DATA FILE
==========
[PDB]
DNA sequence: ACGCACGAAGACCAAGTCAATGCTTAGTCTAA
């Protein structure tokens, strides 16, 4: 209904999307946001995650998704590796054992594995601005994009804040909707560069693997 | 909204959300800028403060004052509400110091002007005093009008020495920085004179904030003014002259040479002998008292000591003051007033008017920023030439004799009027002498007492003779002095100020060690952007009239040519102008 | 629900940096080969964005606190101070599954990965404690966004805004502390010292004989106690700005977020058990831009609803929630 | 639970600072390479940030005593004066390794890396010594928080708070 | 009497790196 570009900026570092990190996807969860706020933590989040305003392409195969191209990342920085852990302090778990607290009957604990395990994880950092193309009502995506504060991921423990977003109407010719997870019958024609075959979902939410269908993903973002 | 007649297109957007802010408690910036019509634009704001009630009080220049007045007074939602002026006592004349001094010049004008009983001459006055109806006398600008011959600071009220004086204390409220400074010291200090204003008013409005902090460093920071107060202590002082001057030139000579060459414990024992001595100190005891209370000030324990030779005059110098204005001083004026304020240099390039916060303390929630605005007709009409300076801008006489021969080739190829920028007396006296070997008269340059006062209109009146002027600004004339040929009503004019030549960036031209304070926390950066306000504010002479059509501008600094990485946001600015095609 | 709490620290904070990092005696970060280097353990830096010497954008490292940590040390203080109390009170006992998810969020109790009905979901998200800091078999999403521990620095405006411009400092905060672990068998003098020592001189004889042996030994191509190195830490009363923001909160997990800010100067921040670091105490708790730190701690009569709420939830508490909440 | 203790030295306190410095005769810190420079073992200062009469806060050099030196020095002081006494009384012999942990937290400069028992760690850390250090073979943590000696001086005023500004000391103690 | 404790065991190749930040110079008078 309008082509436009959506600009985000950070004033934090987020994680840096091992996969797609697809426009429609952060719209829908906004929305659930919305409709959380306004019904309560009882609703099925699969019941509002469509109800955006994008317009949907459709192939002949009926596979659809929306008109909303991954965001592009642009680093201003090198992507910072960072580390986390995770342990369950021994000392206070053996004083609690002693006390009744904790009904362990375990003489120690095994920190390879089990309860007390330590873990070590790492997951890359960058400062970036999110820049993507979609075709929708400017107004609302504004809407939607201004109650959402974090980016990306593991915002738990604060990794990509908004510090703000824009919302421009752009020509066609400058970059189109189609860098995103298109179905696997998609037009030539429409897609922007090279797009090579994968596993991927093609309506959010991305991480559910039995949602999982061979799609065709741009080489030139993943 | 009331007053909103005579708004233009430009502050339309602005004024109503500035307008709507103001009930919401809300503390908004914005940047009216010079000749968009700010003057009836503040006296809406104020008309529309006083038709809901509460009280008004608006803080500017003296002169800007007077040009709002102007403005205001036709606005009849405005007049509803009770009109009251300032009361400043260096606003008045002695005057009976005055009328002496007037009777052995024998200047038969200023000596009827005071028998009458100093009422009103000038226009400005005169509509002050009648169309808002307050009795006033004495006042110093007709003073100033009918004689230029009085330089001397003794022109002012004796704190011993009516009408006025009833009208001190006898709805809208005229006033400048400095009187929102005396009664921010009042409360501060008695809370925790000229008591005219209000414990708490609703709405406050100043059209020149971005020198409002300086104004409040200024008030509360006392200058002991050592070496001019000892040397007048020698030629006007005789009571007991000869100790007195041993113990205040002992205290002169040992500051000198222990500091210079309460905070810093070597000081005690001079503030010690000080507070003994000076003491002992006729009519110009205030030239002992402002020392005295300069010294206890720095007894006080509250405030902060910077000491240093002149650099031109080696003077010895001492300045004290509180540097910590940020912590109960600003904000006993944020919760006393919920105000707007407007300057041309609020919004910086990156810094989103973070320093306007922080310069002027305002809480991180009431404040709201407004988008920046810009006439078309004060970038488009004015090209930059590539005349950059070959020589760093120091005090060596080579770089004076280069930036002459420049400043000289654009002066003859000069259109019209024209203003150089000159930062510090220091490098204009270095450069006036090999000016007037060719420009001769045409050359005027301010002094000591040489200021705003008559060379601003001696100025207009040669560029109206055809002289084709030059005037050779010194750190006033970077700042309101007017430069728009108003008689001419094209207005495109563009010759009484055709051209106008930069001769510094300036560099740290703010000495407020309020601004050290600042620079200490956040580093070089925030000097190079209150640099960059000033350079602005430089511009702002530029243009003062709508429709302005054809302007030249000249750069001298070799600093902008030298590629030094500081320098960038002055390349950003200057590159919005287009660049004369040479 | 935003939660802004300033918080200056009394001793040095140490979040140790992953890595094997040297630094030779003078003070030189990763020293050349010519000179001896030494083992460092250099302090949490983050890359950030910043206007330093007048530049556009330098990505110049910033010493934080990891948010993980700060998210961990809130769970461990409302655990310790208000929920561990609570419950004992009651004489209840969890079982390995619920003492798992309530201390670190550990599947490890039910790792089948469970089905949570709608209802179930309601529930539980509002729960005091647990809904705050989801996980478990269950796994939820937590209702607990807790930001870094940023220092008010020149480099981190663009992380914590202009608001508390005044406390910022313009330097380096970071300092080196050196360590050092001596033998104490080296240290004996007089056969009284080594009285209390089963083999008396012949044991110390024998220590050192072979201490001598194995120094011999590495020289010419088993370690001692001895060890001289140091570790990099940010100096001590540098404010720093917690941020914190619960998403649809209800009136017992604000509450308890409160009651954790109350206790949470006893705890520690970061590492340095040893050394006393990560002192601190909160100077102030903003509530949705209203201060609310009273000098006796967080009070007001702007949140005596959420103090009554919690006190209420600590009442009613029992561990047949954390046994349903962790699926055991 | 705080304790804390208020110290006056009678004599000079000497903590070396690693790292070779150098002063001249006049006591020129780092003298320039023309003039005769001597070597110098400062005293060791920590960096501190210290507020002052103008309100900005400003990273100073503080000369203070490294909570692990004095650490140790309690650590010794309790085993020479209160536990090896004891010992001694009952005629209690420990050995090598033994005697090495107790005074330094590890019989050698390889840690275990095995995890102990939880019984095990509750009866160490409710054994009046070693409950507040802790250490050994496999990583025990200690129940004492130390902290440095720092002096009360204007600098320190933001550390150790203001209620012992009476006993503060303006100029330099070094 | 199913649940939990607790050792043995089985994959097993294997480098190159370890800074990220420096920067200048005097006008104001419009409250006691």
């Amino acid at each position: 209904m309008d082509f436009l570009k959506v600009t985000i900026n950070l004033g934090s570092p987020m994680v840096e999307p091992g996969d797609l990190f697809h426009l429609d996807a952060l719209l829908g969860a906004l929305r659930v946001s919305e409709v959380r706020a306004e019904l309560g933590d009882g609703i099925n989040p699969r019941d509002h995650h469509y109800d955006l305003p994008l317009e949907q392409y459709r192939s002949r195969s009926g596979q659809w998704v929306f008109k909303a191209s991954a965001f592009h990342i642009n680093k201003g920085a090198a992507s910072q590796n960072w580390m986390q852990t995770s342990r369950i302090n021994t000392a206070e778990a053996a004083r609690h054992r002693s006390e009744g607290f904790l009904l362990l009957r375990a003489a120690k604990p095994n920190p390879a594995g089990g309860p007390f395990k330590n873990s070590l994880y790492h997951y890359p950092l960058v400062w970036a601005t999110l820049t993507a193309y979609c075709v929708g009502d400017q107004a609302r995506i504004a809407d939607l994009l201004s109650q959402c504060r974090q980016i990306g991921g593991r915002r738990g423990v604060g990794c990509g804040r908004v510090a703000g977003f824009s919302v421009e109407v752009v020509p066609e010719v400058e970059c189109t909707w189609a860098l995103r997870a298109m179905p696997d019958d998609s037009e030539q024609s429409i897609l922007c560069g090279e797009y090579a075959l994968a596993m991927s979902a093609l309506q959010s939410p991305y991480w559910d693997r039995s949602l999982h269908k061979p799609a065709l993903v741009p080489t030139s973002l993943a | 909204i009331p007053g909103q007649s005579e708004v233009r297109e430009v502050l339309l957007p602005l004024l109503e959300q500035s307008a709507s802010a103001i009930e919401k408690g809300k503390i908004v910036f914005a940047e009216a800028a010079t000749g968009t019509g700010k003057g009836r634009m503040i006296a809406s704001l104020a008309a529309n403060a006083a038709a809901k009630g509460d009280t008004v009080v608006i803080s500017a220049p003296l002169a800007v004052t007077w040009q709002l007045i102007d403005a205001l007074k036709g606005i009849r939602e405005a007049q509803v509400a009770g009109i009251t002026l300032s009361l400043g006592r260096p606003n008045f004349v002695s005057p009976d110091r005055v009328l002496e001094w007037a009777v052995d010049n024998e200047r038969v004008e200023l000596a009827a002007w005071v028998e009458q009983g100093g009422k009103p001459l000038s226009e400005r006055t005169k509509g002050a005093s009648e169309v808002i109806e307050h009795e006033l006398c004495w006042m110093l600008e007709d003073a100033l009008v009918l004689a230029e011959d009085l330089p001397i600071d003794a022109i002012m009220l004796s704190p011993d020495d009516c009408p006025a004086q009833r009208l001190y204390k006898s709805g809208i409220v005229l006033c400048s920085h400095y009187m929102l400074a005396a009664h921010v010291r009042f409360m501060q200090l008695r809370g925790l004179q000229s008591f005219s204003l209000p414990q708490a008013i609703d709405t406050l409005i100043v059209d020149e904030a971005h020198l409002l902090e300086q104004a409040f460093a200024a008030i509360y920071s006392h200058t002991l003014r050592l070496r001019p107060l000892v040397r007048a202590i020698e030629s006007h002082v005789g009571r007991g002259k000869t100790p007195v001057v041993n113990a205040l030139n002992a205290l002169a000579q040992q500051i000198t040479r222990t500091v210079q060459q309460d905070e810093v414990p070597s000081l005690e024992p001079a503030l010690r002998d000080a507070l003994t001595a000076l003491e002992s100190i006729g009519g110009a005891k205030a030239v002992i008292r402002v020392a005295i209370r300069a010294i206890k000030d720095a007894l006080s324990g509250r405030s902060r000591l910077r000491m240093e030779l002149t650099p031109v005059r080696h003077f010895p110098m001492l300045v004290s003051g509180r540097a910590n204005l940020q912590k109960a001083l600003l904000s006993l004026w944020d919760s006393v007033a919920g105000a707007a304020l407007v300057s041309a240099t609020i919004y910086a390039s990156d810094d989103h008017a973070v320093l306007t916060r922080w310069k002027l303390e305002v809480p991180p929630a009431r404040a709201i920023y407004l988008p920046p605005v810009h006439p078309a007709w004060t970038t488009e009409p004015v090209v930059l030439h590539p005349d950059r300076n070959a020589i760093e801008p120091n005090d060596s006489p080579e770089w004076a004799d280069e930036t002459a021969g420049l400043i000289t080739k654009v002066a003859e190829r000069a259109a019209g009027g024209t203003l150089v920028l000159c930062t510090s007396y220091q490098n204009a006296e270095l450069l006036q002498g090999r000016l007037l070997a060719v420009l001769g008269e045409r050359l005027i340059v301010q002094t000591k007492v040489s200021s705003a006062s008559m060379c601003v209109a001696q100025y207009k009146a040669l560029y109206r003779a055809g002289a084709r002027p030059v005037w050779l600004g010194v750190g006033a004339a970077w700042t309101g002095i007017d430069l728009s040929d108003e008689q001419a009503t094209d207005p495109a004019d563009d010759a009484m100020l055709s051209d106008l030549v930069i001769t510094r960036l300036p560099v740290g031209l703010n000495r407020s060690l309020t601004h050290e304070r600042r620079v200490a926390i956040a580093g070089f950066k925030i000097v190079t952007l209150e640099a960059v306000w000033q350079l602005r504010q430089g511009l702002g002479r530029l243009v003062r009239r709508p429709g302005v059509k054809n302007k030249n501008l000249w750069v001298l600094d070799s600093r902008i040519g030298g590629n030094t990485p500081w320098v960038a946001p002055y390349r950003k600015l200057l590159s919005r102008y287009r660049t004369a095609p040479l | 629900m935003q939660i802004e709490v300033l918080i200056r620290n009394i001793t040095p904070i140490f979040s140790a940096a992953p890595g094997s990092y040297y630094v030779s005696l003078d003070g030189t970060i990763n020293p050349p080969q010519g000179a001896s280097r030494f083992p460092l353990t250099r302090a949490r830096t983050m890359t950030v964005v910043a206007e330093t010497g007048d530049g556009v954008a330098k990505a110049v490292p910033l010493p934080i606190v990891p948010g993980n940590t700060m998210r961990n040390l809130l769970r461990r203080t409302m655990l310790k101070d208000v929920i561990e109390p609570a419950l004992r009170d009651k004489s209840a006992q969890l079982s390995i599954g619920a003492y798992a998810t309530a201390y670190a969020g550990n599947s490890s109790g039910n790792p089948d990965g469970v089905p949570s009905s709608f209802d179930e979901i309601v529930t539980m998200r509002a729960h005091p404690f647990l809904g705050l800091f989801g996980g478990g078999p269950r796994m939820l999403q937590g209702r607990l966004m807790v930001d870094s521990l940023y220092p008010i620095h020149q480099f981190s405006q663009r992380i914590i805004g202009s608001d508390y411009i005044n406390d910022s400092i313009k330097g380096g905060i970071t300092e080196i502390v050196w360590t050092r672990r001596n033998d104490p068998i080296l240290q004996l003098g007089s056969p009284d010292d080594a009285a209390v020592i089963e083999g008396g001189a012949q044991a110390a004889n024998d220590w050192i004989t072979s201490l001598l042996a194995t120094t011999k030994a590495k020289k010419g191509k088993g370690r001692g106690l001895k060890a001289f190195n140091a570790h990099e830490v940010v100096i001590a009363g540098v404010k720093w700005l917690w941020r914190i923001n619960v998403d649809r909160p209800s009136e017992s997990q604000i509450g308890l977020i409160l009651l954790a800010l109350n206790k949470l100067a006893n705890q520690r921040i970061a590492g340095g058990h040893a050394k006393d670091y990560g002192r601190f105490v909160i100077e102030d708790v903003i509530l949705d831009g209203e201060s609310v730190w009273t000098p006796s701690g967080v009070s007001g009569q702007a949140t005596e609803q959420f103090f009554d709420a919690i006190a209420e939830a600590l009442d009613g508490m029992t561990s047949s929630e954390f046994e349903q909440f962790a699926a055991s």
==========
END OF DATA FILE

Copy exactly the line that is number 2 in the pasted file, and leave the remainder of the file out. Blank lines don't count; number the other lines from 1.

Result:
DNA sequence: ACGCACGAAGACCAAGTCAATGCTTAGTCTAA